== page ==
AUSTRALIAN BIBLICAL REVIEW
BOOK REVIEW Published in Volume 66, 2018
MARK O‘BRIEN, Discerning the Dynamics of Jeremiah 1–25 (MT) (Adelaide: ATF Theology, 2017). Pp. xxxiii + 276. Paperback: $39.95. Hardback: $44.95.
Mark O’Brien works with the MT of Jeremiah 1–25 as a final product. The biblical evidence is presented in five parts, set between an Introduction (xiii–xxxiii) and a Conclusion (245–54). Discussion of the biblical text in the five designated parts varies in length—from two to four chapters. A Bibliography, an Author Index and a Subject Index are appended.
In the Introduction, O’Brien recognises the complex nature of the writings of Jeremiah. Other scholars address the shorter LXX versus the longer MT, possible added or subtracted layers of text, or the ordering and reordering of different sections. The textual “juggling” occurred at various stages in the development of the writings that eventually evolved to become Jeremiah 1–25 MT. O’Brien’s interest is the MT and its meaning as a whole, not the disparate units as often discerned by biblical scholarship in the last two hundred years.
O’Brien’s approach is inner-biblical, or inner-Jeremian; intricate cross-referral and cross-referencing within 1–25 Jeremiah is pursued as individual units of text are linked to immediate and wider contexts. The method is called “dynamics,” a term appropriated from Georg Fischer’s two-volume commentary (2005) on Jeremiah. The dynamics are the many links between the textual parts. The meaning of the whole is greater than the sum of the individual parts.
O’Brien’s ascertains a structure where each of the five parts is preceded by a prologue. Part 1 (Jer 1:1–3:5) is titled, “Jeremiah’s Prophetic Commission and Indictment of Israel, the Once Faithful Bride” (1–24). Part II (Jer 3:6–10:25) is titled “False Judah Compared Unfavourably with Faithless Israel and Condemned” (25–77). Part III (Jer 11:1–20:18) is titled “YHWH Instructs the Troubled Prophet: a Successful Outcome” (79–190). Part IV (Jer 21:1–24:10) is titled “End of Evil ‘Disorder’ and Provision for New Order” (191–234). Part V (Jer 25:1–38) is a transitional chapter; verses 1–11a close the preceding chapters and verses 11b–38 introduce the following chapters, Jeremiah 26–52.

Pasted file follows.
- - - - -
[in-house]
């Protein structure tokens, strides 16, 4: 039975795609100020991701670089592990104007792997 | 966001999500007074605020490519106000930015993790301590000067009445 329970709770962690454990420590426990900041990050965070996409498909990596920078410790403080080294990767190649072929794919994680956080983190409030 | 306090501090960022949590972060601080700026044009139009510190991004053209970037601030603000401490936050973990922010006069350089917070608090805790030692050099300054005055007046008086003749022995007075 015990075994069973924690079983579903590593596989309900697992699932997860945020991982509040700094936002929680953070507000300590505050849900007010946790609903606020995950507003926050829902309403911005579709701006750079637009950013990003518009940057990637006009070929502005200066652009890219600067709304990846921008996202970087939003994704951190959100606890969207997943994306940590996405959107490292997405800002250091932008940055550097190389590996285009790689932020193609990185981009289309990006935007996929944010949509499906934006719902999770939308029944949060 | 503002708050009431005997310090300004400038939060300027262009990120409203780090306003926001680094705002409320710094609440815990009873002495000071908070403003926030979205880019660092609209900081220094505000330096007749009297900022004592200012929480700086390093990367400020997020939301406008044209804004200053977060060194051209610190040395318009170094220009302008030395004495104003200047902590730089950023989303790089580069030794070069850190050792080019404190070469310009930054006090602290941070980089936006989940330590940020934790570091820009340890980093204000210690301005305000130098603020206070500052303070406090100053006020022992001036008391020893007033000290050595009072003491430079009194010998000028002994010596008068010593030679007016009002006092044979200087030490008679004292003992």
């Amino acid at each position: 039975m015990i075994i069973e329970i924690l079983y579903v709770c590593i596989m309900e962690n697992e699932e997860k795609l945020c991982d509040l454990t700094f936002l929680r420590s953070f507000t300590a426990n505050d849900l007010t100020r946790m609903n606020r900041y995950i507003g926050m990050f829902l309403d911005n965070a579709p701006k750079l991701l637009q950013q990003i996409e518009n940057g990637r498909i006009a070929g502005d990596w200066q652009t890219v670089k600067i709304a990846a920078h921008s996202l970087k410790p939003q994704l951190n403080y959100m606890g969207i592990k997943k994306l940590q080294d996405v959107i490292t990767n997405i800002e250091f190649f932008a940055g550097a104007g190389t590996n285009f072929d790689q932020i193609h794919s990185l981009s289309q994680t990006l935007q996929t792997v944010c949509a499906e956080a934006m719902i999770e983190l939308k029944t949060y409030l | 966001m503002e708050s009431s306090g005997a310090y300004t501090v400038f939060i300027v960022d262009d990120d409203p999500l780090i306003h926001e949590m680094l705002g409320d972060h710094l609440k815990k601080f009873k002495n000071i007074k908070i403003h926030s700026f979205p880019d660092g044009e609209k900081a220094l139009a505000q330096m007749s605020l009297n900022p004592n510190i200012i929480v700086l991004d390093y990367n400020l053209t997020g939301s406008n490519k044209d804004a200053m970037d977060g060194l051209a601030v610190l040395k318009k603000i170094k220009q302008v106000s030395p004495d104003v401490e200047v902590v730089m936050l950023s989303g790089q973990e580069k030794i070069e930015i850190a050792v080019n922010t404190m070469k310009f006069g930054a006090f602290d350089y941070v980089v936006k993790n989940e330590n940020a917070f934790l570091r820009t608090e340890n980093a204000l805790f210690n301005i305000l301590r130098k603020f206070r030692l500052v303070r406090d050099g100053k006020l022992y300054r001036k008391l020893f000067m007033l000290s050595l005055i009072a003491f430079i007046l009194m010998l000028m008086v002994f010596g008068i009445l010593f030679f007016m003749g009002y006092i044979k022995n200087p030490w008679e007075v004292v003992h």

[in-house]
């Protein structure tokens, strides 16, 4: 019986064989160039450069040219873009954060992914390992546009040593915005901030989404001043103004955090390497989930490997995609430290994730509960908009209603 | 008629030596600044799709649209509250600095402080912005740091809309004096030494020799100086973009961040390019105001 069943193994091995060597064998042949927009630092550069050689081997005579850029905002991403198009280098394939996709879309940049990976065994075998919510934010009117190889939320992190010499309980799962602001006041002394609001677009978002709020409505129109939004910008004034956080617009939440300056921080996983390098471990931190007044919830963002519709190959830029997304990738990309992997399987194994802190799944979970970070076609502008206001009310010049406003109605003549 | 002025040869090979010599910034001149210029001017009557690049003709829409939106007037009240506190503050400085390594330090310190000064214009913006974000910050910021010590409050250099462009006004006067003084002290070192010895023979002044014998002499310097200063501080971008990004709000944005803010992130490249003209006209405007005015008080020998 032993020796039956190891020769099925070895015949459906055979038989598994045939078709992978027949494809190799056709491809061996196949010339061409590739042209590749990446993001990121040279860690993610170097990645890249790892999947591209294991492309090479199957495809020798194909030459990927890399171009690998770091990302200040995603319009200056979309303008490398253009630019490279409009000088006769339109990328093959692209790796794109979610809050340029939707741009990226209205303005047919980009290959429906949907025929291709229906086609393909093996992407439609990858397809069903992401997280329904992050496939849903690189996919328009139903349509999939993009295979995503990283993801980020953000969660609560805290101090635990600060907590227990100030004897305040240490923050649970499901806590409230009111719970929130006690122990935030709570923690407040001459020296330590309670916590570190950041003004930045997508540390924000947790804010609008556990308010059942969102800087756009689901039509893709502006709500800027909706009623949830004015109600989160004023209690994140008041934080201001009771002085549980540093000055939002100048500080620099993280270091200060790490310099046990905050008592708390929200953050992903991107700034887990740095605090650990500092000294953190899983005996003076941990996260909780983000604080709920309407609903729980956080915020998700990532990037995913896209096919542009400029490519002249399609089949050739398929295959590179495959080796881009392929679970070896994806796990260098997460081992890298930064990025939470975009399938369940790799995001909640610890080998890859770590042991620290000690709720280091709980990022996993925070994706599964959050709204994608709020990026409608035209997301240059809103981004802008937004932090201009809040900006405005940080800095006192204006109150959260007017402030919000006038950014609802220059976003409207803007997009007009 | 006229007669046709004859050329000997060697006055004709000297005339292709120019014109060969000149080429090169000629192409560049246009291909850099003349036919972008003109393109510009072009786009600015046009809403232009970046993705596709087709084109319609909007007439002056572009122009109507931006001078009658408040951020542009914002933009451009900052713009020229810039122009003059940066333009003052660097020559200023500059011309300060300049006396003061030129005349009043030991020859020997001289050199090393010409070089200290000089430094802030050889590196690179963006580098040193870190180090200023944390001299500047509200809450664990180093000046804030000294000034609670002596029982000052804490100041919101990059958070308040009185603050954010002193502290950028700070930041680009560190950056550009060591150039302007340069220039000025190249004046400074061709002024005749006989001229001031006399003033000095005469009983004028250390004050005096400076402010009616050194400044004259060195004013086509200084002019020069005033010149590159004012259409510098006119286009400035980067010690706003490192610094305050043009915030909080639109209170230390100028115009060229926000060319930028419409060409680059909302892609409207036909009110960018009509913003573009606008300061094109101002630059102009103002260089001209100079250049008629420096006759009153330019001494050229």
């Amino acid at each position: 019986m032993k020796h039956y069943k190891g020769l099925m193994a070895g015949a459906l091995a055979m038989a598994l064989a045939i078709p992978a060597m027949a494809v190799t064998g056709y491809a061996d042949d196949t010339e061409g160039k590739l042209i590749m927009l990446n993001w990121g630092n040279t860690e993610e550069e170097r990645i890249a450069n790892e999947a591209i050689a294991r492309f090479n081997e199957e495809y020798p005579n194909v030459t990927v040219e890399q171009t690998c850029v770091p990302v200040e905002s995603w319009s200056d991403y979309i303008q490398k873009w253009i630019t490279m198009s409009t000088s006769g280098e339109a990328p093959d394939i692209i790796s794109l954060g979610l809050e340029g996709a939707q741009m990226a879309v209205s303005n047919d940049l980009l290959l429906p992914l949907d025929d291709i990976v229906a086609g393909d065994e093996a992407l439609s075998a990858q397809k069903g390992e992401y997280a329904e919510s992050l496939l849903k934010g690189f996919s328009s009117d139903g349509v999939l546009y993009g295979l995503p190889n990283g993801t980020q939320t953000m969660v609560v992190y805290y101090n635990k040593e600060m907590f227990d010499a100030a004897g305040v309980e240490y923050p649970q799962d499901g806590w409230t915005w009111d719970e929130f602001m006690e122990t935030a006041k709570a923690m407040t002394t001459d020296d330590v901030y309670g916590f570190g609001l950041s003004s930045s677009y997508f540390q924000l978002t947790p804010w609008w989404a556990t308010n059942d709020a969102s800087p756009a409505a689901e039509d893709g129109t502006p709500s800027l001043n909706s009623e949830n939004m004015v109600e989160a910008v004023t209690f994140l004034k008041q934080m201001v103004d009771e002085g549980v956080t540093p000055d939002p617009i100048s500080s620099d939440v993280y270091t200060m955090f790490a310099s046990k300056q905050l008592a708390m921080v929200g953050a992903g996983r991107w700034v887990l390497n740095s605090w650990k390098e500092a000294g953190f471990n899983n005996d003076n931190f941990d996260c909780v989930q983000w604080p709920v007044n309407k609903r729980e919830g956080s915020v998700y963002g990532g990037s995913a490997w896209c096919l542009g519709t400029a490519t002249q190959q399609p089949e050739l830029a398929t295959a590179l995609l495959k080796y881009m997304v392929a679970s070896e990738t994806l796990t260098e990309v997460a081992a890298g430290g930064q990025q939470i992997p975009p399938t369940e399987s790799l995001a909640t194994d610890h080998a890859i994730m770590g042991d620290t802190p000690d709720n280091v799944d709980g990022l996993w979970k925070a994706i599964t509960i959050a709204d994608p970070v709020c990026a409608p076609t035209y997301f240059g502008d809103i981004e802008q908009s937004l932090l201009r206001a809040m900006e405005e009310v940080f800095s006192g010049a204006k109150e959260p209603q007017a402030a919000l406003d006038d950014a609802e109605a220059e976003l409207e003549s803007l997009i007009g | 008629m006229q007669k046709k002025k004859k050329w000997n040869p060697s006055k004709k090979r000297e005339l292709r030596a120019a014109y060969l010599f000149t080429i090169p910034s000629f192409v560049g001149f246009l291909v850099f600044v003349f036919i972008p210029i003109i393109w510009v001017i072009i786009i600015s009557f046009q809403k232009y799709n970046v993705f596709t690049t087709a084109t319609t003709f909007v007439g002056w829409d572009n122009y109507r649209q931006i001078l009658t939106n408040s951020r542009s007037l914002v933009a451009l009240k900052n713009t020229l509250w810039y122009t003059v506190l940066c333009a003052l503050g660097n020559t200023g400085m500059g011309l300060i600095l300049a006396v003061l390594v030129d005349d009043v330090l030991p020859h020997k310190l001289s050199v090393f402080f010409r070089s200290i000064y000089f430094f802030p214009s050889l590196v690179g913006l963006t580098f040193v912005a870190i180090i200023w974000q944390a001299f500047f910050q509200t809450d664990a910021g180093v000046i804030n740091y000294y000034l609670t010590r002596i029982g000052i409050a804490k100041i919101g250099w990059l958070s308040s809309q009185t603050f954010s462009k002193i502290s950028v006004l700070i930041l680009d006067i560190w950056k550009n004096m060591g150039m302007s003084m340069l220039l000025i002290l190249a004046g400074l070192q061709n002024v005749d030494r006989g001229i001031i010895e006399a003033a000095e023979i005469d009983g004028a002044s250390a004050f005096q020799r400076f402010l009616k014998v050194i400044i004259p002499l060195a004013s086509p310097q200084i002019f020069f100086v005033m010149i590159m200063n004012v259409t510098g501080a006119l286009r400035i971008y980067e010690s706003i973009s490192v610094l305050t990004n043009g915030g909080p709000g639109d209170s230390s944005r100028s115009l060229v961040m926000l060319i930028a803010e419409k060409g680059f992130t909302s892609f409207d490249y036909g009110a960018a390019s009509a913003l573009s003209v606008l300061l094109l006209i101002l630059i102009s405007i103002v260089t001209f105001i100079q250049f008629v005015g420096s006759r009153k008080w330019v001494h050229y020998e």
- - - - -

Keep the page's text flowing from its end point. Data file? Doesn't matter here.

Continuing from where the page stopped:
Jeremiah 1–25 is broken down into parts containing smaller and larger units. A wide range of techniques are used in O’Brien’s textual analysis, from discussion on the use of marriage and sibling metaphors for Jerusalem/Judah and Israel/Jacob to observation of changing focus in different sections from the king of Judah/house of David to prophets and priests, or the people of Judah. The plucking up and pulling down motif introduced in Jeremiah 1:10 and recurring in 20:14–18 is addressed. Gates may refer to royal place, city or temple gates. When necessary the varying use of Hebrew lexical forms is discussed, also pronouns and who the speaker might have been (61–63) and in what tone the words may have been spoken for what reason.
O’Brien’s work is not developed in isolation; he argues for his unit breakdowns and textual analyses in dialogue with other scholars. Several of these are scholars whose commentaries on Jeremiah 1–25 were published in 1986, a significant year for Jeremian studies—Robert Carroll (OTL series), William Holladay (Heremeneia) and William McKane (Bloomsbury). O’Brien also hones his ideas, sometimes pro and sometimes contra, Walter Brueggemann (1998, Eerdmans), Jack Lundbom (1999–2004, AB Yale series) or Georg Fischer (2005, Herder Theologischer Kommentar zum Alten Testament).
Detailed knowledge of the MT and of commentaries on Jeremiah is required in order to follow some of O’Brien’s arguments and thereby to give his ideas due. O’Brien spins his way through the web of Jeremiah 1–25 demonstrating that a meaningful whole can be forged out of the many parts. The Word of God, as pronounced by Jeremiah, has many manifestations. It now remains for O’Brien to write a second volume and address Jeremiah 26–52 (MT) Part Two.
Sarah L. Hart
Good Shepherd College,
Te Hepara Pai, New Zealand